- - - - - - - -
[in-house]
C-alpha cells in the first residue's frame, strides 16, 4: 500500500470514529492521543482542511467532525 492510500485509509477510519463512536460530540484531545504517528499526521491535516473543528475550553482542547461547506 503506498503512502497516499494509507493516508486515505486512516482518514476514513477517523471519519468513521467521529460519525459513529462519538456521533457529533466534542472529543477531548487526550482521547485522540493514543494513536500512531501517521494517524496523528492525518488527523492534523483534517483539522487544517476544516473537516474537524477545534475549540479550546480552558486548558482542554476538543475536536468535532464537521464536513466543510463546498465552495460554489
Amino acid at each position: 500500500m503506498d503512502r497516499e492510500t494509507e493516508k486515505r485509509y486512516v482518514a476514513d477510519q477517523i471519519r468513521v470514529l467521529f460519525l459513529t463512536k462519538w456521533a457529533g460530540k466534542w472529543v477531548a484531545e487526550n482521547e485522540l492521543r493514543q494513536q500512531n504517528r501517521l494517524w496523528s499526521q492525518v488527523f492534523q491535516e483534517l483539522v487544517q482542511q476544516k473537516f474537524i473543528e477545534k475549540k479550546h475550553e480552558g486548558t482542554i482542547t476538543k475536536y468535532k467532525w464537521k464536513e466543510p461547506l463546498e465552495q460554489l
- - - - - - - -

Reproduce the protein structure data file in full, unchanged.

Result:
[in-house]
C-alpha cells in the first residue's frame, strides 16, 4: 500500500470514529492521543482542511467532525 492510500485509509477510519463512536460530540484531545504517528499526521491535516473543528475550553482542547461547506 503506498503512502497516499494509507493516508486515505486512516482518514476514513477517523471519519468513521467521529460519525459513529462519538456521533457529533466534542472529543477531548487526550482521547485522540493514543494513536500512531501517521494517524496523528492525518488527523492534523483534517483539522487544517476544516473537516474537524477545534475549540479550546480552558486548558482542554476538543475536536468535532464537521464536513466543510463546498465552495460554489
Amino acid at each position: 500500500m503506498d503512502r497516499e492510500t494509507e493516508k486515505r485509509y486512516v482518514a476514513d477510519q477517523i471519519r468513521v470514529l467521529f460519525l459513529t463512536k462519538w456521533a457529533g460530540k466534542w472529543v477531548a484531545e487526550n482521547e485522540l492521543r493514543q494513536q500512531n504517528r501517521l494517524w496523528s499526521q492525518v488527523f492534523q491535516e483534517l483539522v487544517q482542511q476544516k473537516f474537524i473543528e477545534k475549540k479550546h475550553e480552558g486548558t482542554i482542547t476538543k475536536y468535532k467532525w464537521k464536513e466543510p461547506l463546498e465552495q460554489l